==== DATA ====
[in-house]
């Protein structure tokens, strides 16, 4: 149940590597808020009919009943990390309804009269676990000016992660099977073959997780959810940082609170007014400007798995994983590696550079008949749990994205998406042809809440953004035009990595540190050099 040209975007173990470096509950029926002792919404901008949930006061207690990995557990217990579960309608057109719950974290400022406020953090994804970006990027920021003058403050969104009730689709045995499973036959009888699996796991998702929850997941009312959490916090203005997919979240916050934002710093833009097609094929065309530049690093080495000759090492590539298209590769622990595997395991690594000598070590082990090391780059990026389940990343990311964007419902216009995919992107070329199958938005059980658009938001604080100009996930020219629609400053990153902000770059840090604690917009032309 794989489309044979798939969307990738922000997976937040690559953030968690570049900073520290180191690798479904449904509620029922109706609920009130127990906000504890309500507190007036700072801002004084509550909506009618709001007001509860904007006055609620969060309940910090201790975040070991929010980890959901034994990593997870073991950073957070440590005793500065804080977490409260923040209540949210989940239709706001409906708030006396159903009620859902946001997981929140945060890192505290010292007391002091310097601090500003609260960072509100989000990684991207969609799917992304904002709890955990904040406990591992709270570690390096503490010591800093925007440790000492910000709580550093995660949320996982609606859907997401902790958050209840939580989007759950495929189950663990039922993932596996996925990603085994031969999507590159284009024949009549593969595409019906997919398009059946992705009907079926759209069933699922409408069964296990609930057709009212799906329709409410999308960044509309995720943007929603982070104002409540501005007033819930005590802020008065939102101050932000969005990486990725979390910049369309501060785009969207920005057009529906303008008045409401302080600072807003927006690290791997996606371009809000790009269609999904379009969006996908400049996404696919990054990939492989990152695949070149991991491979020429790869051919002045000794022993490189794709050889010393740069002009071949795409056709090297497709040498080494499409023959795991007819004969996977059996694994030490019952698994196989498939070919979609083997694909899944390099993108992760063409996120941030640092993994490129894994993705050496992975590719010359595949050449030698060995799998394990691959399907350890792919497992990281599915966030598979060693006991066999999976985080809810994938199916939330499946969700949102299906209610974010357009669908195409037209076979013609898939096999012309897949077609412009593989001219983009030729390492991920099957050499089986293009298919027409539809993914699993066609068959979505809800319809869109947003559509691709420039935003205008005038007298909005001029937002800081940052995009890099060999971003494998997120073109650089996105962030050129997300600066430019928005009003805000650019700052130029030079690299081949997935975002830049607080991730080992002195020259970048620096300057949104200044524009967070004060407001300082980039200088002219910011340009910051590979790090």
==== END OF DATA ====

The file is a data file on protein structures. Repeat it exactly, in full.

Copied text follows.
[in-house]
């Protein structure tokens, strides 16, 4: 149940590597808020009919009943990390309804009269676990000016992660099977073959997780959810940082609170007014400007798995994983590696550079008949749990994205998406042809809440953004035009990595540190050099 040209975007173990470096509950029926002792919404901008949930006061207690990995557990217990579960309608057109719950974290400022406020953090994804970006990027920021003058403050969104009730689709045995499973036959009888699996796991998702929850997941009312959490916090203005997919979240916050934002710093833009097609094929065309530049690093080495000759090492590539298209590769622990595997395991690594000598070590082990090391780059990026389940990343990311964007419902216009995919992107070329199958938005059980658009938001604080100009996930020219629609400053990153902000770059840090604690917009032309 794989489309044979798939969307990738922000997976937040690559953030968690570049900073520290180191690798479904449904509620029922109706609920009130127990906000504890309500507190007036700072801002004084509550909506009618709001007001509860904007006055609620969060309940910090201790975040070991929010980890959901034994990593997870073991950073957070440590005793500065804080977490409260923040209540949210989940239709706001409906708030006396159903009620859902946001997981929140945060890192505290010292007391002091310097601090500003609260960072509100989000990684991207969609799917992304904002709890955990904040406990591992709270570690390096503490010591800093925007440790000492910000709580550093995660949320996982609606859907997401902790958050209840939580989007759950495929189950663990039922993932596996996925990603085994031969999507590159284009024949009549593969595409019906997919398009059946992705009907079926759209069933699922409408069964296990609930057709009212799906329709409410999308960044509309995720943007929603982070104002409540501005007033819930005590802020008065939102101050932000969005990486990725979390910049369309501060785009969207920005057009529906303008008045409401302080600072807003927006690290791997996606371009809000790009269609999904379009969006996908400049996404696919990054990939492989990152695949070149991991491979020429790869051919002045000794022993490189794709050889010393740069002009071949795409056709090297497709040498080494499409023959795991007819004969996977059996694994030490019952698994196989498939070919979609083997694909899944390099993108992760063409996120941030640092993994490129894994993705050496992975590719010359595949050449030698060995799998394990691959399907350890792919497992990281599915966030598979060693006991066999999976985080809810994938199916939330499946969700949102299906209610974010357009669908195409037209076979013609898939096999012309897949077609412009593989001219983009030729390492991920099957050499089986293009298919027409539809993914699993066609068959979505809800319809869109947003559509691709420039935003205008005038007298909005001029937002800081940052995009890099060999971003494998997120073109650089996105962030050129997300600066430019928005009003805000650019700052130029030079690299081949997935975002830049607080991730080992002195020259970048620096300057949104200044524009967070004060407001300082980039200088002219910011340009910051590979790090």